Legion by Brandon SandersonLegion is a short story that delivers in a big way. At a mere 88-pages, it managed to draw me into a story that was unlike anything I've ever read - and leave me wanting more. Once again, Brandon Sanderson delivers with addictive storytelling, unique characters and a premise unlike all others. What's even more impressive is that this isn't Sanderson's usual fare; not by a long shot.
Published September 11th 2012 by Dragonsteel Entertainment
A novella from #1 New York Times bestselling author Brandon Sanderson, Legion is a fast-paced, witty, and supremely fun thriller with a psychological bent.
Stephen Leeds is perfectly sane. It’s his hallucinations who are mad.
A genius of unrivaled aptitude, Stephen can learn any new skill, vocation, or art in a matter of hours. However, to contain all of this, his mind creates hallucinatory people—Stephen calls them aspects—to hold and manifest the information. Wherever he goes, he is joined by a team of imaginary experts to give advice, interpretation, and explanation. He uses them to solve problems…for a price.
His brain is getting a little crowded, however, and the aspects have a tendency of taking on lives of their own. When a company hires him to recover stolen property—a camera that can allegedly take pictures of the past—Stephen finds himself in an adventure crossing oceans and fighting terrorists. What he discovers may upend the foundation of three major world religions—and, perhaps, give him a vital clue into the true nature of his aspects.
Legion tells the story of Stephen Leeds, who's known to most people as a reclusive oddity...to put it mildly. You see, Stephen has a variety of other personalities, or aspects as he likes to refer to them. He's been labeled as a schizophrenic by most, but that isn't quite right. Stephen knows it, and other specialists seem to suspect it too. The thing is, Stephen's aspects can learn things. Independently. One aspect can learn a new language, or war tactics, or what have you and then transmit that information to Stephen without him having learned those things himself. What's more is that he can summon new aspects as needed, if the situation calls for a particular skill-set that he or his current aspects don't possess. This in turn makes Stephen seem like an expert in any given field. And it explains why outsiders see him as a genius. Crazy too, but a genius all the same. Sure the guy may have some mental issues, but his abilities go above and beyond the usual, and to me that comes across as some sort of special power or even super-human ability.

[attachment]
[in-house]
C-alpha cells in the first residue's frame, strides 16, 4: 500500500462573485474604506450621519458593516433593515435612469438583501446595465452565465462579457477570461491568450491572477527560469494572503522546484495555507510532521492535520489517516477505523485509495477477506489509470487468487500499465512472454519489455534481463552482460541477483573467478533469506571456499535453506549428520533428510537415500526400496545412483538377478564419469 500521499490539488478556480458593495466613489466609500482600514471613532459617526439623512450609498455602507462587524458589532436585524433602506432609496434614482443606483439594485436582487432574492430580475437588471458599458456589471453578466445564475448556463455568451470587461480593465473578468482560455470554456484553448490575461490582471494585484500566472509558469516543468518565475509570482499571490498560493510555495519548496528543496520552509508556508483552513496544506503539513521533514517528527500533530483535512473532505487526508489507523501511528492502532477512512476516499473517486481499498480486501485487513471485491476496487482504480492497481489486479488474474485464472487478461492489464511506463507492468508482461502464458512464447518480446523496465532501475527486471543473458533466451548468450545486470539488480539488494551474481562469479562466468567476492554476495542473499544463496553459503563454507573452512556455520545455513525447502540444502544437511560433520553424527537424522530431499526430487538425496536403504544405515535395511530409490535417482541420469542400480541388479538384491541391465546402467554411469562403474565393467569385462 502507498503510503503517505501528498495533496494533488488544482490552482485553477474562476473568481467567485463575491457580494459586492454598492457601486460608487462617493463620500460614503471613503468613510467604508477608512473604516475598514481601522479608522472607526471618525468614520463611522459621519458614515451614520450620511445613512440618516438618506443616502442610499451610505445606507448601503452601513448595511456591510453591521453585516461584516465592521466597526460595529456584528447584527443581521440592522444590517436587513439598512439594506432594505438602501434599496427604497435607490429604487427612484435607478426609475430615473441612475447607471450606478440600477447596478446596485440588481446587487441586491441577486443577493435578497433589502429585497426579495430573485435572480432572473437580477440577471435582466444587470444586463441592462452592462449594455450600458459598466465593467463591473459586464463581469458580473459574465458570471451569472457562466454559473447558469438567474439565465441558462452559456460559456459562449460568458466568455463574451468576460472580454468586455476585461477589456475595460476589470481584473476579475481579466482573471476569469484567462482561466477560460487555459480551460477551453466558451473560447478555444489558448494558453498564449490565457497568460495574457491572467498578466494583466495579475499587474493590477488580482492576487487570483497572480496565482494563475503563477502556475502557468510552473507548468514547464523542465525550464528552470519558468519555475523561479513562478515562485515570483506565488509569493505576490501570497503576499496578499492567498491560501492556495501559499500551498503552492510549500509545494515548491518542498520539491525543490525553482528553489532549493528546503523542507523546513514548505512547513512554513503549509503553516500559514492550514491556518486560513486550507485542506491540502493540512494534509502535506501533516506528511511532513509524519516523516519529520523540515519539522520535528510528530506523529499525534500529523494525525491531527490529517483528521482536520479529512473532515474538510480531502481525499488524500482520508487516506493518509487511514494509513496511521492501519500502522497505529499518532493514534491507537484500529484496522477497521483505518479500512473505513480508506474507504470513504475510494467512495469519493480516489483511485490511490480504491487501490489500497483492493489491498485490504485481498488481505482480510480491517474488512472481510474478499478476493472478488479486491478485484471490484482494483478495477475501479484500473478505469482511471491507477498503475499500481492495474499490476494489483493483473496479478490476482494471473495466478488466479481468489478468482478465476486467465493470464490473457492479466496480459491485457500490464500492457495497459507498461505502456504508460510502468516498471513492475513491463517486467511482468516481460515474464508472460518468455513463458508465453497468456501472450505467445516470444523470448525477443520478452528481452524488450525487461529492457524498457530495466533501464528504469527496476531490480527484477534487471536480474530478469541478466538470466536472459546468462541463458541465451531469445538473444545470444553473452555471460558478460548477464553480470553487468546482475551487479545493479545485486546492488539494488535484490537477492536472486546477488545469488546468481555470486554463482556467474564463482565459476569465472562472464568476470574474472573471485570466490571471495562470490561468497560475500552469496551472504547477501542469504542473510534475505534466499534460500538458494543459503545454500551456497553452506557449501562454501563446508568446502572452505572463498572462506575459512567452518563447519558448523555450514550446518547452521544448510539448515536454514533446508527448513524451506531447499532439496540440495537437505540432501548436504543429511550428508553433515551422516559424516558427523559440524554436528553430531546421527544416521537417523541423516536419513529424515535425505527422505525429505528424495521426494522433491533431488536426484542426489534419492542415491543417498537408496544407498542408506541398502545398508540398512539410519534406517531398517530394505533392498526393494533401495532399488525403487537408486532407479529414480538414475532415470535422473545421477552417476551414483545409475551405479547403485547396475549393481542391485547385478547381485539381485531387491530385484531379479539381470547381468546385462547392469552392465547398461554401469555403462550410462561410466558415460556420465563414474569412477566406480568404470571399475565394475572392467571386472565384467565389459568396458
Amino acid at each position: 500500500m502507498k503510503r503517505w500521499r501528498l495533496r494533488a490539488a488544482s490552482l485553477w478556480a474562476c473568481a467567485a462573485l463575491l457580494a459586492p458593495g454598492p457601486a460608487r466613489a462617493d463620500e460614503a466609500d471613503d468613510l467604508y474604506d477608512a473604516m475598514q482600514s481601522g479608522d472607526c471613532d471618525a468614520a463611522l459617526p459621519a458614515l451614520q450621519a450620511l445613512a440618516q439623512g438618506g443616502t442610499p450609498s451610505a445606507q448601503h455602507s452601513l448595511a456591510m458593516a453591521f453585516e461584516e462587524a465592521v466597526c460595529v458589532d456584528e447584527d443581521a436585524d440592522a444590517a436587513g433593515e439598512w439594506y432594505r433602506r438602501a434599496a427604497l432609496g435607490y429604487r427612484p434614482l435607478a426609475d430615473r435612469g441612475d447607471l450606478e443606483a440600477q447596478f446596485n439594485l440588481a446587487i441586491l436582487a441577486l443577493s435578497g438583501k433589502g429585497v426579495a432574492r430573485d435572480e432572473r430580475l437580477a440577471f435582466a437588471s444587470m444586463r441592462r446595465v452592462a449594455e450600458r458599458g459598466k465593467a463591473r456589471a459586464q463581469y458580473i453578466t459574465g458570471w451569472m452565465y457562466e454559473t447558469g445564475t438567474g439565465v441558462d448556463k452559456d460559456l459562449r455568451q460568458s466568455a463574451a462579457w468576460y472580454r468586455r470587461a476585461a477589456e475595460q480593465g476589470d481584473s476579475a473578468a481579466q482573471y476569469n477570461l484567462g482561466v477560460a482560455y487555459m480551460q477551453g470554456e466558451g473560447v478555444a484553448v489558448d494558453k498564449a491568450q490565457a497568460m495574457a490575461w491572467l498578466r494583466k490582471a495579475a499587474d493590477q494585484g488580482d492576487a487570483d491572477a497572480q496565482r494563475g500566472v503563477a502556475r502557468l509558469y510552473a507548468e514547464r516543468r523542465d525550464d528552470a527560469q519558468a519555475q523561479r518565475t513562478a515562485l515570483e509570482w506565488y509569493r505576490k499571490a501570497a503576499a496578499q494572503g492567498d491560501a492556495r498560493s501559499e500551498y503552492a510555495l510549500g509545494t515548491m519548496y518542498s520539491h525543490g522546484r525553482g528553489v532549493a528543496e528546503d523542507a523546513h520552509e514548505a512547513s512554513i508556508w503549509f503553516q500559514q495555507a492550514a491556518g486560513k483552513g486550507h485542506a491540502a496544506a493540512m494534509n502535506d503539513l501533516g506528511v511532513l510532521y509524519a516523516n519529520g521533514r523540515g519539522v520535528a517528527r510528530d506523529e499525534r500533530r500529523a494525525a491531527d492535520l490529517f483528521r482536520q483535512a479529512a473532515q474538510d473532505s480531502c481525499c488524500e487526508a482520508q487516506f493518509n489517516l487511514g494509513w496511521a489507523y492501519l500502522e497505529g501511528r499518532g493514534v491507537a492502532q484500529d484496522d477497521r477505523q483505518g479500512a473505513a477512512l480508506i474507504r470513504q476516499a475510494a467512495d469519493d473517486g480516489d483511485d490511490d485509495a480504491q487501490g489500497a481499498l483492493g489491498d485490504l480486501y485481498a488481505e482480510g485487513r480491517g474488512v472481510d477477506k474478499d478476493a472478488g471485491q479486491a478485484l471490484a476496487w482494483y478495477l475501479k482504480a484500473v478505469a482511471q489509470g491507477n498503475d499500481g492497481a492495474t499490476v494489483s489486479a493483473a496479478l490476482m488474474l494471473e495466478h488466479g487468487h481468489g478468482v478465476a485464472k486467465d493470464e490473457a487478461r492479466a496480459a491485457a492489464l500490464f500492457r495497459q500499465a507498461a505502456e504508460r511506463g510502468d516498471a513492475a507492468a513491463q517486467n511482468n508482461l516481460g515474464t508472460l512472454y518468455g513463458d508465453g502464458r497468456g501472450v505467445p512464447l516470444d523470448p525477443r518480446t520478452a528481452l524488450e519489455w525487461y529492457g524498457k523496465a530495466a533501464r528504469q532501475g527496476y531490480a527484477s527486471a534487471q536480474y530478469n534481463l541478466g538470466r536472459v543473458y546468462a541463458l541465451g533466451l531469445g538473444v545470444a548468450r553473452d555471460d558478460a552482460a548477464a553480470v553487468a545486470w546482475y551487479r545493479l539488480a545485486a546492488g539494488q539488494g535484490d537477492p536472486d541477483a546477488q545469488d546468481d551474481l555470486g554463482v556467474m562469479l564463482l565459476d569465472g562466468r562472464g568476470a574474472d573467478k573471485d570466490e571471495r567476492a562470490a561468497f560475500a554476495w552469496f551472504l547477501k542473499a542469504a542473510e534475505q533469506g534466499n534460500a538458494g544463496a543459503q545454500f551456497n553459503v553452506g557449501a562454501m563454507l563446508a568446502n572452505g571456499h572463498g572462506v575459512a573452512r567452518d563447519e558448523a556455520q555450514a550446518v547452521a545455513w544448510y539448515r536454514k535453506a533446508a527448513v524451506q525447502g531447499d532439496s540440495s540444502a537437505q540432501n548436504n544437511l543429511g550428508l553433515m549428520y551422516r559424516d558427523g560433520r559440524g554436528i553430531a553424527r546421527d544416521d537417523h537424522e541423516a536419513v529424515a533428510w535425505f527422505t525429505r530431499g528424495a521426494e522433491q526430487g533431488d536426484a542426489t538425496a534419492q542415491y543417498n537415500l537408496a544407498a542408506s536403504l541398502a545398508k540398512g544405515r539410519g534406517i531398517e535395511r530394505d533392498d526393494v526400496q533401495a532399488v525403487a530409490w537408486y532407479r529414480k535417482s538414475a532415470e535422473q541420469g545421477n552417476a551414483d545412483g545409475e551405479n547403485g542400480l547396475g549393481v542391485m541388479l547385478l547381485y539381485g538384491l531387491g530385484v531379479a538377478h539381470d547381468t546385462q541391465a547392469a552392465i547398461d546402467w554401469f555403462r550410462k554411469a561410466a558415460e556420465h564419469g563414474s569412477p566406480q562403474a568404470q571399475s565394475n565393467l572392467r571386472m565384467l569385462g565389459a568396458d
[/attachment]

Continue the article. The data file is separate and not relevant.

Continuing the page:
The book kicks off with Stephen and his aspects being recruited by a government official to find a missing invention with potentially earth-shattering possibilities. A camera that is able to take pictures of the past. Like, let's say years later, you were to go to the exact spot your parents first met. You could take a picture of the spot in the present day and the picture would show your parents there, in the past. Only you haven't travelled back in time, only the camera did. In this sense, Legion deals with the wibbly-wobbly concept of time-travel, without straying too far from realism of actual real life. It's easier to swallow a 'magical' item than actual time-travel...for the skeptics, I suppose ;)
I won't get into the finer details of the implications of this camera, or any more plot details for that matter. Considering this is a novella, any more info I'd want to share could be considered spoiler-ish. Suffice it to say that Legion is a bit hard to classify. It has elements of a psychological thriller mixed in with a dash of sci-fi and magical realism. Classifications aside though, this was an engaging, wholly-original and quick read that left me wanting more. Sanderson does it again!
My Rating: 4 out of 5 stars